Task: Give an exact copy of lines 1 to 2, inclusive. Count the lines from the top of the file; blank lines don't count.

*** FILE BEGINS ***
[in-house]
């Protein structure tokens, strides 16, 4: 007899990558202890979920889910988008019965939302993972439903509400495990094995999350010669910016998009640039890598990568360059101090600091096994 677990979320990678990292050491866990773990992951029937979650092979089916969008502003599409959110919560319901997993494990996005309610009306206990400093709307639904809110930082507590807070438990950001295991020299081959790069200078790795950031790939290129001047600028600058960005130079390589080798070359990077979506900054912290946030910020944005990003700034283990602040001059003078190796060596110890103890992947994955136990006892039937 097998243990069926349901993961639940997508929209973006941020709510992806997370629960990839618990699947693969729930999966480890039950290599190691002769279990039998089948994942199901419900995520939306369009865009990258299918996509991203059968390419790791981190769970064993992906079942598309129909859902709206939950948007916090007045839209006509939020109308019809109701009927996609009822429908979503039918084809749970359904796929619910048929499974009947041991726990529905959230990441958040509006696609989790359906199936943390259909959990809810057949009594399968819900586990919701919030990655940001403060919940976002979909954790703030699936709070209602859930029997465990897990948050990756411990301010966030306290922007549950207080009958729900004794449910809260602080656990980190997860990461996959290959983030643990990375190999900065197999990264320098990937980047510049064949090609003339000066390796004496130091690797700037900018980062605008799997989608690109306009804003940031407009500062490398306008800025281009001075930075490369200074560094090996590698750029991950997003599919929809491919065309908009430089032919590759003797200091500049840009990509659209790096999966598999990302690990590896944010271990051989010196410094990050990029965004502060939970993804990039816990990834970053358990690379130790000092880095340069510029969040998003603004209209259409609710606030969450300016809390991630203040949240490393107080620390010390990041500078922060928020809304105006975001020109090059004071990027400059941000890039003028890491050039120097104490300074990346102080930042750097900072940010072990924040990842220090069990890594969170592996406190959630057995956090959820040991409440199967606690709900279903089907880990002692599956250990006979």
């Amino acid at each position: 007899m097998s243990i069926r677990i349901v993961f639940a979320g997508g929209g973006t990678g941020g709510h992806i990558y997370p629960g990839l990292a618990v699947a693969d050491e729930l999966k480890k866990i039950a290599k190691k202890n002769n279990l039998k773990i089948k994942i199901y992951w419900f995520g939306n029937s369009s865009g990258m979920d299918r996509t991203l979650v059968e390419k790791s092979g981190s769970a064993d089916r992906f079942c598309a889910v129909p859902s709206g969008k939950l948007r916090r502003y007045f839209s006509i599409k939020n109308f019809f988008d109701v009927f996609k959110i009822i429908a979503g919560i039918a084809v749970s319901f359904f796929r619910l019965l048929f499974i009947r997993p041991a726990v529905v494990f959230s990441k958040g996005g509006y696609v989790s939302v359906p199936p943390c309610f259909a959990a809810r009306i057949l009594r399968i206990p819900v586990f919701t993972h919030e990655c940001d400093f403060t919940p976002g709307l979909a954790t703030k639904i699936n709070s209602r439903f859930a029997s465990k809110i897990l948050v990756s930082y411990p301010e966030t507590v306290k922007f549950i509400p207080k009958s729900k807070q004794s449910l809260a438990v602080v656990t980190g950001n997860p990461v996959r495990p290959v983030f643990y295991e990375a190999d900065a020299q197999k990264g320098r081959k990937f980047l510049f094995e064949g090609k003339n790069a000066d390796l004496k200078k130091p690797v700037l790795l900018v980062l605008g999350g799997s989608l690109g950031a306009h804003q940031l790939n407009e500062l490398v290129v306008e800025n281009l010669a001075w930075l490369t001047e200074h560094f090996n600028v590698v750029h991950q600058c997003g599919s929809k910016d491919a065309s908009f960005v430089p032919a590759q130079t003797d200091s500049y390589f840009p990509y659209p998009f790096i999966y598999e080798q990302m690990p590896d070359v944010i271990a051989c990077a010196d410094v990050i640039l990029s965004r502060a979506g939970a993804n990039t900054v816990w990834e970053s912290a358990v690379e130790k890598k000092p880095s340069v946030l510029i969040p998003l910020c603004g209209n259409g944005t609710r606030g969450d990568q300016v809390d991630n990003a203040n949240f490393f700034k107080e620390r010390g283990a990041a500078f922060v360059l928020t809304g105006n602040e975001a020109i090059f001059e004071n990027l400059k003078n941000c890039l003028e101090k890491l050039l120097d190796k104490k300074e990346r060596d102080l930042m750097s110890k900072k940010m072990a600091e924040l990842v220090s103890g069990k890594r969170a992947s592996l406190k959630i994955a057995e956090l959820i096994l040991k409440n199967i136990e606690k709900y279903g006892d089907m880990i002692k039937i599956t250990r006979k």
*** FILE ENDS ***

[in-house]
């Protein structure tokens, strides 16, 4: 007899990558202890979920889910988008019965939302993972439903509400495990094995999350010669910016998009640039890598990568360059101090600091096994 677990979320990678990292050491866990773990992951029937979650092979089916969008502003599409959110919560319901997993494990996005309610009306206990400093709307639904809110930082507590807070438990950001295991020299081959790069200078790795950031790939290129001047600028600058960005130079390589080798070359990077979506900054912290946030910020944005990003700034283990602040001059003078190796060596110890103890992947994955136990006892039937 097998243990069926349901993961639940997508929209973006941020709510992806997370629960990839618990699947693969729930999966480890039950290599190691002769279990039998089948994942199901419900995520939306369009865009990258299918996509991203059968390419790791981190769970064993992906079942598309129909859902709206939950948007916090007045839209006509939020109308019809109701009927996609009822429908979503039918084809749970359904796929619910048929499974009947041991726990529905959230990441958040509006696609989790359906199936943390259909959990809810057949009594399968819900586990919701919030990655940001403060919940976002979909954790703030699936709070209602859930029997465990897990948050990756411990301010966030306290922007549950207080009958729900004794449910809260602080656990980190997860990461996959290959983030643990990375190999900065197999990264320098990937980047510049064949090609003339000066390796004496130091690797700037900018980062605008799997989608690109306009804003940031407009500062490398306008800025281009001075930075490369200074560094090996590698750029991950997003599919929809491919065309908009430089032919590759003797200091500049840009990509659209790096999966598999990302690990590896944010271990051989010196410094990050990029965004502060939970993804990039816990990834970053358990690379130790000092880095340069510029969040998003603004209209259409609710606030969450300016809390991630203040949240490393107080620390010390990041500078922060928020809304105006975001020109090059004071990027400059941000890039003028890491050039120097104490300074990346102080930042750097900072940010072990924040990842220090069990890594969170592996406190959630057995956090959820040991409440199967606690709900279903089907880990002692599956250990006979």